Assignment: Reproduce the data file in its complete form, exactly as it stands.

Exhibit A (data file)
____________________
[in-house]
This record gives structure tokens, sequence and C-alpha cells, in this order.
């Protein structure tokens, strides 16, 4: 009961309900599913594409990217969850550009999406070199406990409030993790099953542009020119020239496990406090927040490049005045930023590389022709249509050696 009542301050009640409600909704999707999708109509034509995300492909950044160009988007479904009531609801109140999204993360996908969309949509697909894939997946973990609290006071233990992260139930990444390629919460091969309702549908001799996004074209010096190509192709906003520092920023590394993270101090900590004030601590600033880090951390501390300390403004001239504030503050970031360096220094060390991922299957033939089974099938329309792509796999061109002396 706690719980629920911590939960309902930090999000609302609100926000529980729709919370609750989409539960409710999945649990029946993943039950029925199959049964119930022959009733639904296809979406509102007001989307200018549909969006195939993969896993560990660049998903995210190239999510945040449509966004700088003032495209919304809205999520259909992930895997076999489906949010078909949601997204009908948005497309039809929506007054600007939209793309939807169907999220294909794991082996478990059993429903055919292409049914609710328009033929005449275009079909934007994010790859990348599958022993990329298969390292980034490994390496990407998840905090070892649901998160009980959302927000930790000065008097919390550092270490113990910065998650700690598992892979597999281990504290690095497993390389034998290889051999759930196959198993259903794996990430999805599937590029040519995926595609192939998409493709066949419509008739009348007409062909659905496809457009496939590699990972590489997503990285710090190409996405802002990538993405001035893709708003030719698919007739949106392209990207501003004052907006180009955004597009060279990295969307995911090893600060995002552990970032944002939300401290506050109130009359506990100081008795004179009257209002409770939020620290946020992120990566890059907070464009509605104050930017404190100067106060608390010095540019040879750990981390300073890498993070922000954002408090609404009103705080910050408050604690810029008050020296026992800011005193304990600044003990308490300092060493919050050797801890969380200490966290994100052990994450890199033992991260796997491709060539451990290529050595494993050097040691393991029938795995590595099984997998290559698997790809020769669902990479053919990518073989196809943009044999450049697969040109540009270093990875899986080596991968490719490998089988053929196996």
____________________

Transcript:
[in-house]
This record gives structure tokens, sequence and C-alpha cells, in this order.
């Protein structure tokens, strides 16, 4: 009961309900599913594409990217969850550009999406070199406990409030993790099953542009020119020239496990406090927040490049005045930023590389022709249509050696 009542301050009640409600909704999707999708109509034509995300492909950044160009988007479904009531609801109140999204993360996908969309949509697909894939997946973990609290006071233990992260139930990444390629919460091969309702549908001799996004074209010096190509192709906003520092920023590394993270101090900590004030601590600033880090951390501390300390403004001239504030503050970031360096220094060390991922299957033939089974099938329309792509796999061109002396 706690719980629920911590939960309902930090999000609302609100926000529980729709919370609750989409539960409710999945649990029946993943039950029925199959049964119930022959009733639904296809979406509102007001989307200018549909969006195939993969896993560990660049998903995210190239999510945040449509966004700088003032495209919304809205999520259909992930895997076999489906949010078909949601997204009908948005497309039809929506007054600007939209793309939807169907999220294909794991082996478990059993429903055919292409049914609710328009033929005449275009079909934007994010790859990348599958022993990329298969390292980034490994390496990407998840905090070892649901998160009980959302927000930790000065008097919390550092270490113990910065998650700690598992892979597999281990504290690095497993390389034998290889051999759930196959198993259903794996990430999805599937590029040519995926595609192939998409493709066949419509008739009348007409062909659905496809457009496939590699990972590489997503990285710090190409996405802002990538993405001035893709708003030719698919007739949106392209990207501003004052907006180009955004597009060279990295969307995911090893600060995002552990970032944002939300401290506050109130009359506990100081008795004179009257209002409770939020620290946020992120990566890059907070464009509605104050930017404190100067106060608390010095540019040879750990981390300073890498993070922000954002408090609404009103705080910050408050604690810029008050020296026992800011005193304990600044003990308490300092060493919050050797801890969380200490966290994100052990994450890199033992991260796997491709060539451990290529050595494993050097040691393991029938795995590595099984997998290559698997790809020769669902990479053919990518073989196809943009044999450049697969040109540009270093990875899986080596991968490719490998089988053929196996």